Lattice windows are recognizable historically, but are also attractive in modern homes. The style refers to the design of the grid on the pane, which is set diagonally for a Victorian detail and squared for Colonial schematics, much like the wooden garden lattices seen today. The glass between each piece of wood, or muntin, in the grid is referred to as a light.
Early vs. Modern Lattice Windows
Some early lattice windows also bore ornate details that were interwoven with the diagonal diamond-shaped patterns. Older homes with casement windows or those with bowers will commonly bear a crisscrossed lattice window design. Unlike earlier units that incorporated individual pieces of glass for each small panel, modern grids simply pop in and out of the window frame or are embedded within two insulating panes. Single units can be applied to the outside while double models are sold to fit both inside and out for added authenticity. Bear in mind, however, that the exterior side weathers differently from the interior grid.
The benefits of new manufacturing also include double-paned or triple-paned glass with less air and moisture leakage. Lattice windows are also a wonderful remodeling tool for expanding front entryways. The elegance of old styling will add great curb appeal with a window situated on each side of a new door.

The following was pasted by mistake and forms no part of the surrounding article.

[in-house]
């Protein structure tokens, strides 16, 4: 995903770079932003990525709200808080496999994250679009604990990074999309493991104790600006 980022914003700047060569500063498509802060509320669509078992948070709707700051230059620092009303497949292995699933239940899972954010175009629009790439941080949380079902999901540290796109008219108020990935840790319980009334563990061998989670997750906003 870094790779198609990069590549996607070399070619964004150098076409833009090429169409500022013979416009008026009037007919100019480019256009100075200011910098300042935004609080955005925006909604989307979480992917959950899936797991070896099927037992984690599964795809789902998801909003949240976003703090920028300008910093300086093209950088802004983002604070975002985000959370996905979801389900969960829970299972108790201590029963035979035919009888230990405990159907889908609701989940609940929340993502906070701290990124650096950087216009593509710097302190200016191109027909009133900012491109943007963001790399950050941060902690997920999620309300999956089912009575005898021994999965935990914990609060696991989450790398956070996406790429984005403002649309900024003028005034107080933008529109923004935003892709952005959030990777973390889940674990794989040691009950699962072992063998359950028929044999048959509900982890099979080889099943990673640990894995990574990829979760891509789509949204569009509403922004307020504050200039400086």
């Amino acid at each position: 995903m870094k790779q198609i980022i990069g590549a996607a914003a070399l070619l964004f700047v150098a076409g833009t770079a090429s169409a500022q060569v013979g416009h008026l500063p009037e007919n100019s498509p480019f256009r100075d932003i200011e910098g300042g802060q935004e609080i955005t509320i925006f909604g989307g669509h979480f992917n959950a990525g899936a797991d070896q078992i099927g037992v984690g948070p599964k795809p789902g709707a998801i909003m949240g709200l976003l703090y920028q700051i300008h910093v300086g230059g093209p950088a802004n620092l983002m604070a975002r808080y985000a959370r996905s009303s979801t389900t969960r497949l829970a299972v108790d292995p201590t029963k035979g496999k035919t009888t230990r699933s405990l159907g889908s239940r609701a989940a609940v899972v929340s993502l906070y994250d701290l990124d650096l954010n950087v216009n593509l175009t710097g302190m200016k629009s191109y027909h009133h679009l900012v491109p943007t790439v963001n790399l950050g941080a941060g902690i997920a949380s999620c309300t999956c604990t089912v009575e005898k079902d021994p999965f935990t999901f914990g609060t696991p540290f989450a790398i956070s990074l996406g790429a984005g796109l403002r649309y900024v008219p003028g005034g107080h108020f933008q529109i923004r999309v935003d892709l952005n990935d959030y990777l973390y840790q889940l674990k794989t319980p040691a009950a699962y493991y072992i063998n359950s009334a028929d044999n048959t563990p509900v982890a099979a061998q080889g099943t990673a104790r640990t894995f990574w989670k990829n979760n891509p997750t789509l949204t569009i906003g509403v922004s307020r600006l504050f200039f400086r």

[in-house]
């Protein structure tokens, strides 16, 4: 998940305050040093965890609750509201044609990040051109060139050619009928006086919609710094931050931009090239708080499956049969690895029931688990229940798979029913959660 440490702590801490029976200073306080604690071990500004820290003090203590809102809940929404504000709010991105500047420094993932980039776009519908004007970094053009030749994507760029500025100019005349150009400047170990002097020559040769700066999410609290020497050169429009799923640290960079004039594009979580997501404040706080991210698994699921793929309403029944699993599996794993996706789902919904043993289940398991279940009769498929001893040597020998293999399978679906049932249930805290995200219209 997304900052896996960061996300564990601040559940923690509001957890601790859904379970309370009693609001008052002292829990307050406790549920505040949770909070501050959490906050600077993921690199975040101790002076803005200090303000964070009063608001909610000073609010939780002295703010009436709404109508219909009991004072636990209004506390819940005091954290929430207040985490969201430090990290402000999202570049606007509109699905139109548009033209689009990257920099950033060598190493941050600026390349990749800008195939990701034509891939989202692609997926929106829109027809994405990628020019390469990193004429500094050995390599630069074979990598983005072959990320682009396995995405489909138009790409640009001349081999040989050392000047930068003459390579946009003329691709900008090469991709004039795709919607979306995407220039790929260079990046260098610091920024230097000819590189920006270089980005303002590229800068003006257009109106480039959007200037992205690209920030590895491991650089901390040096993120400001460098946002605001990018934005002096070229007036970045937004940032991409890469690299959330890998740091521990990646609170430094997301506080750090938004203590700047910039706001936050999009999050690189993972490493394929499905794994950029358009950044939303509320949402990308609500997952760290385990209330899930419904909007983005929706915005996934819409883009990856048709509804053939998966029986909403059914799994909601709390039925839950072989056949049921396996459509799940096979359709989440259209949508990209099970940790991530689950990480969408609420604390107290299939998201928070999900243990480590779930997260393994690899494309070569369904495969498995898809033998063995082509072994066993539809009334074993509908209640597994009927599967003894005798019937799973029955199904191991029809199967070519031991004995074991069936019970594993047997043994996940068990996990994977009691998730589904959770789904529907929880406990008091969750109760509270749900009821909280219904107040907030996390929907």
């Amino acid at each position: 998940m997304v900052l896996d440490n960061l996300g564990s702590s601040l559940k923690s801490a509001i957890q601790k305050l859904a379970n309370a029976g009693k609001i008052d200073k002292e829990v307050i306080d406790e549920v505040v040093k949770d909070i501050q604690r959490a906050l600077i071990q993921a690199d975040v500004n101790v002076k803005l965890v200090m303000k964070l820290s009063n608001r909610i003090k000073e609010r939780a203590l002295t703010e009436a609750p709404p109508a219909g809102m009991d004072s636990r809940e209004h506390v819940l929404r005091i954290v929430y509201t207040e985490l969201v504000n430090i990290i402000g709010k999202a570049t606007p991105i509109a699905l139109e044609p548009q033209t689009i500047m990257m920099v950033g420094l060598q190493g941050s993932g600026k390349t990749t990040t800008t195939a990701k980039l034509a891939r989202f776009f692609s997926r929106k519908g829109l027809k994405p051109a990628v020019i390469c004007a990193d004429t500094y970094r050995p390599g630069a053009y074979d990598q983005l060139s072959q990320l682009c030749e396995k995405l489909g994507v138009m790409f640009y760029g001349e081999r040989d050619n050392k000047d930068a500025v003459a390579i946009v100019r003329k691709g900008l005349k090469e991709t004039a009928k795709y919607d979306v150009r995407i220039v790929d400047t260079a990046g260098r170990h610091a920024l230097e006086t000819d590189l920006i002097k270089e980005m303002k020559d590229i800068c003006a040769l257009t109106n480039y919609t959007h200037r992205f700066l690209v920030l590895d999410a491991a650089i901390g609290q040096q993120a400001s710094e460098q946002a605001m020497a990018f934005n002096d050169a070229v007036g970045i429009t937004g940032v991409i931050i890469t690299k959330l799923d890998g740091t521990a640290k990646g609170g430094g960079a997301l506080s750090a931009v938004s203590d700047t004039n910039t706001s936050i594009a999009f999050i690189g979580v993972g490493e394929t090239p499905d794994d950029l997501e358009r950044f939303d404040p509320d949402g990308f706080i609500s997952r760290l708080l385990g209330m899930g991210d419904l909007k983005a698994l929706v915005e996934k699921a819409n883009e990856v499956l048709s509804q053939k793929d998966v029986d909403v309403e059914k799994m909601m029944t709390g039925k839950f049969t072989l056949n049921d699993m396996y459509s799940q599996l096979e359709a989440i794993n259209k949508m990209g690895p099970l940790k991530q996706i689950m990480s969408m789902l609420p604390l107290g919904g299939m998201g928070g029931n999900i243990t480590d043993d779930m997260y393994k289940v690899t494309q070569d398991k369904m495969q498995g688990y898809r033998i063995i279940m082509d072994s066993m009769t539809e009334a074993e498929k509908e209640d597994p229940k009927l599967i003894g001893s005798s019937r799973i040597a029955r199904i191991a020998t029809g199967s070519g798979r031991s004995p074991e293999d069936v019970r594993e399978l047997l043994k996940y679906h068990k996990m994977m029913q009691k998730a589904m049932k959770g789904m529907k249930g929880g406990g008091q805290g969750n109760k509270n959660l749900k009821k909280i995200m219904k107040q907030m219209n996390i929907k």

Some Things to Consider with Lattice Windows
When replacing lattice windows, it may be necessary to contact a custom manufacturer or craftsman. For historical homes, exact reproductions are often required, but usually include modern-day efficiencies. When considering lattice for new residential construction, a consumer should be sure that the design will not only complement the style of the home, but should fit within the overall neighborhood aesthetics as well. This consideration will maintain the home's appeal and its value. Some specialized manufacturers produce octagonal windows with a lattice pattern.
Lattice Window Options
In addition, one-of-a-kind antiques or reproductions can be found with a dedicated search. Latticework is also popular in temporary structures, including vinyl outdoor tents. More permanent fixtures, such as enclosed gazebos are very attractive with lattice windows and like-patterned doors. Lattice windows are not limited to slender, elongated styles. Suppliers feature diamond grids for all types of windows including fixed, double-hung, casement, and sliding. The range of materials includes vinyl, wood, aluminum, and clad combinations. There are also options for frosted, tinted, tempered, or solar-treated glass.